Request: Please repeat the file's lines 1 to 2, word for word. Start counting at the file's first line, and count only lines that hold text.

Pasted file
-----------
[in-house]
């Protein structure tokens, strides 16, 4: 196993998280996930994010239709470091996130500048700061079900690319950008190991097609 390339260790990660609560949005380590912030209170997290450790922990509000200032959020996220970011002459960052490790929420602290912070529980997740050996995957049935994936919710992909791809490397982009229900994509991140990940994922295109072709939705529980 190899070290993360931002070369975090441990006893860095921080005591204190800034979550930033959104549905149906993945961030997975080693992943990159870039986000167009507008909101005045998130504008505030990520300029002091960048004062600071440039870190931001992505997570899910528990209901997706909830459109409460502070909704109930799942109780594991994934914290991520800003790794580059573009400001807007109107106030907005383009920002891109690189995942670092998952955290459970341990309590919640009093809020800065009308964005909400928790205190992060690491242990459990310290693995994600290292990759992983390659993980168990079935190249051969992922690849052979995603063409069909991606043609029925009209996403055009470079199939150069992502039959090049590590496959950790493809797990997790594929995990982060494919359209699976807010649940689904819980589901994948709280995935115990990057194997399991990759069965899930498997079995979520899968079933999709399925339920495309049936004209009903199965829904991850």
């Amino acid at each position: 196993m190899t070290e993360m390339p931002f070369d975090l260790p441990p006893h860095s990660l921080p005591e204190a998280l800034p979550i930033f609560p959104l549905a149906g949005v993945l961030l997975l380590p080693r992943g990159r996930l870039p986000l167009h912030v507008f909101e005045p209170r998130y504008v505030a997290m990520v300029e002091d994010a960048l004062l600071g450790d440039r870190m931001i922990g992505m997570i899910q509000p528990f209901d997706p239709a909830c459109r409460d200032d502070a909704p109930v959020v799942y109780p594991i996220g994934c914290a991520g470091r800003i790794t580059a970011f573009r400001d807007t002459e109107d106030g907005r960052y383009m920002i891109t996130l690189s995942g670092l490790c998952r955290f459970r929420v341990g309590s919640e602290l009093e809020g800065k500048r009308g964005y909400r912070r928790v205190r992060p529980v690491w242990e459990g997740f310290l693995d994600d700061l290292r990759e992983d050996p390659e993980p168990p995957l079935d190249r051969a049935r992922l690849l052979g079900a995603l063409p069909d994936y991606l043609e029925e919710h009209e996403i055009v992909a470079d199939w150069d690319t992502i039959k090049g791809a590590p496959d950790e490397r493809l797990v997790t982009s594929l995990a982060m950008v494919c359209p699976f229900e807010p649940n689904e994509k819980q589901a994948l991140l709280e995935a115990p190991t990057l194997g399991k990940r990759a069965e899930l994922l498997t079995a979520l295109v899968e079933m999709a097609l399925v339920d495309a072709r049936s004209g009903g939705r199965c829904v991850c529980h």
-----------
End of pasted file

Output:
[in-house]
């Protein structure tokens, strides 16, 4: 196993998280996930994010239709470091996130500048700061079900690319950008190991097609 390339260790990660609560949005380590912030209170997290450790922990509000200032959020996220970011002459960052490790929420602290912070529980997740050996995957049935994936919710992909791809490397982009229900994509991140990940994922295109072709939705529980 190899070290993360931002070369975090441990006893860095921080005591204190800034979550930033959104549905149906993945961030997975080693992943990159870039986000167009507008909101005045998130504008505030990520300029002091960048004062600071440039870190931001992505997570899910528990209901997706909830459109409460502070909704109930799942109780594991994934914290991520800003790794580059573009400001807007109107106030907005383009920002891109690189995942670092998952955290459970341990309590919640009093809020800065009308964005909400928790205190992060690491242990459990310290693995994600290292990759992983390659993980168990079935190249051969992922690849052979995603063409069909991606043609029925009209996403055009470079199939150069992502039959090049590590496959950790493809797990997790594929995990982060494919359209699976807010649940689904819980589901994948709280995935115990990057194997399991990759069965899930498997079995979520899968079933999709399925339920495309049936004209009903199965829904991850």